(a) If the panel approves [the] an application and orders an investigation pursuant to section 54-47c, as amended by this act, or section 3 of this act, into the commission of a crime or crimes, as defined in section 54-47b, as amended by this act, or section 3 of this act, the Chief Court Administrator shall (1) appoint an investigatory grand jury to conduct the investigation, and (2) designate the court location in the judicial district where any motions to quash and any contempt proceedings shall be heard and any findings and records of the investigation shall be filed.

(b) [Each] Except as provided in subsection (c) of this section, each order authorizing the investigation pursuant to section 54-47c, as amended by this act, into the commission of a crime or crimes, as defined in section 54-47b, as amended by this act, by the panel shall specify: (1) The date of issuance of the order, (2) the period of time within which the investigation is to be conducted, provided in no event shall the investigation be longer than [six] nine months from the date the Chief Court Administrator appoints the investigatory grand jury to conduct the investigation, unless an application for an extension of time is filed and granted pursuant to subsection [(c)] (d) of this section, (3) the scope of the investigation, and (4) the panel's reasons for finding that (A) the administration of justice requires an investigation to determine whether or not there is probable cause to believe that a crime or crimes have been committed, (B) if the application was made by the Chief State's Attorney or a state's attorney, other normal investigative procedures with respect to the alleged crime have been tried and have failed or reasonably appear to be unlikely to succeed if tried or be too dangerous to employ, or, due to the specific nature of the alleged crime or the nature of the investigation, it is reasonable to conclude that the use of normal investigative procedures would not result in the obtaining of information that would advance the investigation or would fail to secure and preserve evidence or testimony that might otherwise be compromised, and (C) the investigative procedures employed by the investigatory grand jury appear likely to succeed in determining whether or not there is probable cause to believe that a crime or crimes have been committed. The panel shall retain a copy of the order and the original application and shall transmit to the investigatory grand jury, appointed pursuant to subsection (a) of this section, the original order and a copy of the application filed with the panel.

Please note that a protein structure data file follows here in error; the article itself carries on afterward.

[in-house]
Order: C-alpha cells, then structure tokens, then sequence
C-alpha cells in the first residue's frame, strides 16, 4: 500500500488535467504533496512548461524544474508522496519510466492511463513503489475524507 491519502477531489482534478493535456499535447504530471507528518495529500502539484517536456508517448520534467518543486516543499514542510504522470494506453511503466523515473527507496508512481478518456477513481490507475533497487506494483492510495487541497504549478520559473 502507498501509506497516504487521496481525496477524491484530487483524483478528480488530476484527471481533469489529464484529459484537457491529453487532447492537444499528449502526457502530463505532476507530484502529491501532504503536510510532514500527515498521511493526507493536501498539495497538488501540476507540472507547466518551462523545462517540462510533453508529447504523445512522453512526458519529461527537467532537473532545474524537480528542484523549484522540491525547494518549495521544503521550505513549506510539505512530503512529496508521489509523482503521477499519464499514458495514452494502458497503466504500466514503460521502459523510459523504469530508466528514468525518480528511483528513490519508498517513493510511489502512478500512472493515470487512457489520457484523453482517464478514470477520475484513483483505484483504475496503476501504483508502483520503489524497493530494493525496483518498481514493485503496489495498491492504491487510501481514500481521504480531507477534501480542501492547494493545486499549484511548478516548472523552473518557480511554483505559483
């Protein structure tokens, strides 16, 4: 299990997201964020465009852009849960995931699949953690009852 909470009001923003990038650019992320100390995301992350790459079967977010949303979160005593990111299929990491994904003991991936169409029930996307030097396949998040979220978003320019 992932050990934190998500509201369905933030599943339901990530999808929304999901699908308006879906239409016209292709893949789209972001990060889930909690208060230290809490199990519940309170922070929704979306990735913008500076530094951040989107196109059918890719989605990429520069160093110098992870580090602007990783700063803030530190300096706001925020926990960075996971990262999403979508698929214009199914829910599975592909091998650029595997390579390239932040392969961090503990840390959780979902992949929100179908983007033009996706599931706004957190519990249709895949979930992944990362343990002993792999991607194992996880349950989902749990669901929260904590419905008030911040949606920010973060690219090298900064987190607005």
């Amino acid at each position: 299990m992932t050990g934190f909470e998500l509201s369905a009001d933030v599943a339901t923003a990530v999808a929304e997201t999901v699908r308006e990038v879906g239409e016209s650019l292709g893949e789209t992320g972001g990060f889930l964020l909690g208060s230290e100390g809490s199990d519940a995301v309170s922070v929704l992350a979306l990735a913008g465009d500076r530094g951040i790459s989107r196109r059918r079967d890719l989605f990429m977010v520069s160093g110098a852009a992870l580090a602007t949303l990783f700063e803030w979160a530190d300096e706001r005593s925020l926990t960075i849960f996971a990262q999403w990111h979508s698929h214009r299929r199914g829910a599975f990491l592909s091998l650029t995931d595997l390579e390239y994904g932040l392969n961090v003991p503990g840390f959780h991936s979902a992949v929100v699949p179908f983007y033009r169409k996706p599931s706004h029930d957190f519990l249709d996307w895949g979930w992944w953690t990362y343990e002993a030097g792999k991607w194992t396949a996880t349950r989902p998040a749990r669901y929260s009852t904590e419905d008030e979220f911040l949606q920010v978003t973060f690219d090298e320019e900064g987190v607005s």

(c) Each order authorizing the investigation into the commission of a crime or crimes, as defined in section 3 of this act, by the panel after an application is made pursuant to section 3 of this act, shall specify: (1) The date of issuance of the order, (2) the period of time within which the investigation is to be conducted, provided in no event shall the investigation be longer than nine months from the date the Chief Court Administrator appoints the investigatory grand jury to conduct the investigation, unless an application for an extension of time is filed and granted pursuant to subsection (d) of this section, (3) the scope of the investigation, (4) the panel's reasons for finding that a reasonable belief exists that a crime or crimes, as defined in section 3 of this act, have been committed, (5) that the property sought to be subpoenaed is material to the investigation of such crime or crimes, and (6) that the administration of justice requires an investigation to determine whether or not there is probable cause to believe that a crime or crimes have been committed. For the purposes of this subsection, "property" has the same meaning as provided in section 3 of this act.

[(c)] (d) The investigatory grand jury may make an application to the panel of judges for an extension of time within which to conduct [its] the investigation or for an amendment to the scope of its investigation. The application for extension or amendment shall set forth the reasons for the necessity of such extension or amendment. No more than two extensions or amendments of an order may be granted by the issuing panel. The period of any extension shall be no longer than the panel deems necessary to achieve the purposes for which [it] the extension was granted and in no event shall any extension be for a period longer than six months.

Sec. 5. Section 54-47f of the general statutes is repealed and the following is substituted in lieu thereof (Effective October 1, 2018):

(a) The investigatory grand jury, in conducting the investigation, may (1) seek the assistance of the Chief State's Attorney or state's attorney who filed the application, or [his] or her designee, (2) appoint an attorney to provide assistance if a judge of the Superior Court, Appellate Court or Supreme Court filed the application, or (3) appoint any other attorney to provide assistance when necessary in the interest of justice.